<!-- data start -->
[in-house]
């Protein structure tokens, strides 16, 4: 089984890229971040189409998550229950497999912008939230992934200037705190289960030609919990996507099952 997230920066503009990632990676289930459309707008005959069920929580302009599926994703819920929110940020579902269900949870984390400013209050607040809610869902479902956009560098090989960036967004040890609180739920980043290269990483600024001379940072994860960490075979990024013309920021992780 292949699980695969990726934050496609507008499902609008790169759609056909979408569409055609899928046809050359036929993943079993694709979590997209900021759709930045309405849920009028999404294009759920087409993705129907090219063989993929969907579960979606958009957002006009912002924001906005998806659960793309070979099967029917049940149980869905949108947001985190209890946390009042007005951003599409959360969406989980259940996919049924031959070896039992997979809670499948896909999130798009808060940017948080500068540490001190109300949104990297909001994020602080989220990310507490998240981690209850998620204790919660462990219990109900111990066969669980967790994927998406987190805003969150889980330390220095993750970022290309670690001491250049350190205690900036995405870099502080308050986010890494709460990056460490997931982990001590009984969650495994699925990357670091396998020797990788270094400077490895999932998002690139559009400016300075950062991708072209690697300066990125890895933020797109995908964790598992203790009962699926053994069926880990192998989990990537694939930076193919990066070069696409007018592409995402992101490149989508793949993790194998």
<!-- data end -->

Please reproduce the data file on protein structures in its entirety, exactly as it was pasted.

[in-house]
């Protein structure tokens, strides 16, 4: 089984890229971040189409998550229950497999912008939230992934200037705190289960030609919990996507099952 997230920066503009990632990676289930459309707008005959069920929580302009599926994703819920929110940020579902269900949870984390400013209050607040809610869902479902956009560098090989960036967004040890609180739920980043290269990483600024001379940072994860960490075979990024013309920021992780 292949699980695969990726934050496609507008499902609008790169759609056909979408569409055609899928046809050359036929993943079993694709979590997209900021759709930045309405849920009028999404294009759920087409993705129907090219063989993929969907579960979606958009957002006009912002924001906005998806659960793309070979099967029917049940149980869905949108947001985190209890946390009042007005951003599409959360969406989980259940996919049924031959070896039992997979809670499948896909999130798009808060940017948080500068540490001190109300949104990297909001994020602080989220990310507490998240981690209850998620204790919660462990219990109900111990066969669980967790994927998406987190805003969150889980330390220095993750970022290309670690001491250049350190205690900036995405870099502080308050986010890494709460990056460490997931982990001590009984969650495994699925990357670091396998020797990788270094400077490895999932998002690139559009400016300075950062991708072209690697300066990125890895933020797109995908964790598992203790009962699926053994069926880990192998989990990537694939930076193919990066070069696409007018592409995402992101490149989508793949993790194998």